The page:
Château du Moulin-à-Vent 2014
- Medium bodied
Oh Beaujolais – be still my beating heart. What can we say about you that hasn’t been said already? With cherries and strawberries on the nose, it’s soft and fruity and has plenty of years left in it, though you wouldn’t be wrong if you got into it right now.
With 91 points from Burghound and and a 17/20 from Vino Empress aka Jancis Robinson, oak takes a backseat to the red fruits but is ever-present like a helicopter mum – just less acidic. Fresh and still evolving, it comes from a producer who replanted 70,000 vines and committed to sustainable winemaking back in 2009, and judging by the result that was a grand ol’ idea indeed.
It’s cool, we get it, you want to know absolutely everything about this wine. Well here you go, go nuts.
- Alcohol by Vol.
- Bottle Vol
- Blend Info
- Serving Temp.
Château Du Moulin-à-Vent
With vineyards dating back to 1732, and named after the region's eponymous windmill (aka 'moulin-à-vent'), this chateau has history to balance the modern touch and ambitions of the Parinets, owners since 2009. Jean-Jacques Parinet's vision is to to make wine that will be compares with the great Pinots of the Cote d’Or. He seems to have the grit to do it judging by recent wines, and also has the advantage of holding the largest vineyard area in the appellation, so watch this space. Gamay on.
Oh Beaujolais, how we love you! Known for growing the delicious Gamay grape, this French wine region is located just north of Lyon. While administratively considered part of the Burgundy wine region and the climate here is close to the Rhône - the wine is unique unto itself.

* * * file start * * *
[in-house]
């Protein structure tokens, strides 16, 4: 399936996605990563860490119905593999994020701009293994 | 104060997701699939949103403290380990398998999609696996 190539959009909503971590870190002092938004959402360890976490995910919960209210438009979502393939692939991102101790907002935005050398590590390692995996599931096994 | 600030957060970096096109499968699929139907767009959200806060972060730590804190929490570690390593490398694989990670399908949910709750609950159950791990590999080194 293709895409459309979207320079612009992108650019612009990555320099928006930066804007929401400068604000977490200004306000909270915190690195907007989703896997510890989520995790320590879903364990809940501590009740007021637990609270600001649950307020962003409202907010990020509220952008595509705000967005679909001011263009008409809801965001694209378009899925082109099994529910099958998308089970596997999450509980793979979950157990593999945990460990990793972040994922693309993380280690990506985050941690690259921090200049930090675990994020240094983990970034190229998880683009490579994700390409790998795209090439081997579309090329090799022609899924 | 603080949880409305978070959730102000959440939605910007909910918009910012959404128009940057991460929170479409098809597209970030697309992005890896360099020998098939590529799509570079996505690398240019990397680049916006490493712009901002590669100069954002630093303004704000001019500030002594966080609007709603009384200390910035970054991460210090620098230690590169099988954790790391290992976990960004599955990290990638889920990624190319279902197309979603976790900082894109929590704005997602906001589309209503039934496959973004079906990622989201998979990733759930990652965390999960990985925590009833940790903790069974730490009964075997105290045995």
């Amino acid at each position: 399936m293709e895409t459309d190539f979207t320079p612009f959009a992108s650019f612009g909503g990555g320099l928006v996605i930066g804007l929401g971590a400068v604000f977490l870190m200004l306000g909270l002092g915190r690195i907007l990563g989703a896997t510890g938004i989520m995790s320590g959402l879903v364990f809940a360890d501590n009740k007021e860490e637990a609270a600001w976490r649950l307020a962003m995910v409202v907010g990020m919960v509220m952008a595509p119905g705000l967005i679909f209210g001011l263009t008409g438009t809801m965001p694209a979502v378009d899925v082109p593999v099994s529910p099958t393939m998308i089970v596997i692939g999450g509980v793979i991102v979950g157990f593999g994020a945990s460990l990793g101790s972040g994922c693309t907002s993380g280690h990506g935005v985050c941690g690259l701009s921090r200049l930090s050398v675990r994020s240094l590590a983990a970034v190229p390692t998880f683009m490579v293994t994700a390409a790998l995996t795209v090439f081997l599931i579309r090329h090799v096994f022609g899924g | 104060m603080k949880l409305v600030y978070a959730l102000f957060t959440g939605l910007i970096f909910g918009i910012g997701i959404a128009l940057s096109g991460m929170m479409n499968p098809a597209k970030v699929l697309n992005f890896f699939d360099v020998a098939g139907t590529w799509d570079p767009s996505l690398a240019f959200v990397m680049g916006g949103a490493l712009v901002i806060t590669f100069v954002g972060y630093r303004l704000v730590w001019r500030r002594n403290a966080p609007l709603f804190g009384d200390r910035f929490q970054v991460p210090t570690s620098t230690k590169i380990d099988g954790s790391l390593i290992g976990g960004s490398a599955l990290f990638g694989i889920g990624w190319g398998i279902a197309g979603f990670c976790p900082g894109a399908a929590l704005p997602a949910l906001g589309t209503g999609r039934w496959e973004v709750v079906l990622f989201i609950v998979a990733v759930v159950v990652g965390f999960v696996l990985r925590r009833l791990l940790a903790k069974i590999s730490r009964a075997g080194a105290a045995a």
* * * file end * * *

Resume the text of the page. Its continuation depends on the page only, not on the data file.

The rules are there ain’t no rules, but here are some foods we think will work pretty well with this wine...
Peking barbecue duck with pancakes
- 1/2 Peking duck
- 12 ready-bought Chinese pancakes
- 5 green onions, trimmed and sliced diagonally
- 1 long red chilli, sliced diagonally
- 1/2 teaspoon white vinegar
- Hoi sin sauce, to serve
- Chives, to serve
- Preheat oven to 160°C. Remove the skin from the duck and cut into thin strips. Place on a baking tray lined with non-stick baking paper and cook until crisp. Remove from oven, cover and keep warm.
- Meanwhile, remove the meat from the duck and shred roughly. Place on a separate baking tray lined with non-stick baking paper, cover with foil and place in the oven to warm for 6-8 minutes.
- Meanwhile, warm the pancakes in the microwave or steam until warmed through.
- Combine the green onion, chilli and vinegar in a small bowl.
- To serve, place some shredded duck meat and crispy duck skin along the middle of each pancake. Top with some green onion dressing and a little hoi sin sauce. Roll up to enclose filling and tie up with several chive strips with ends trimmed. Place on a platter and serve immediately.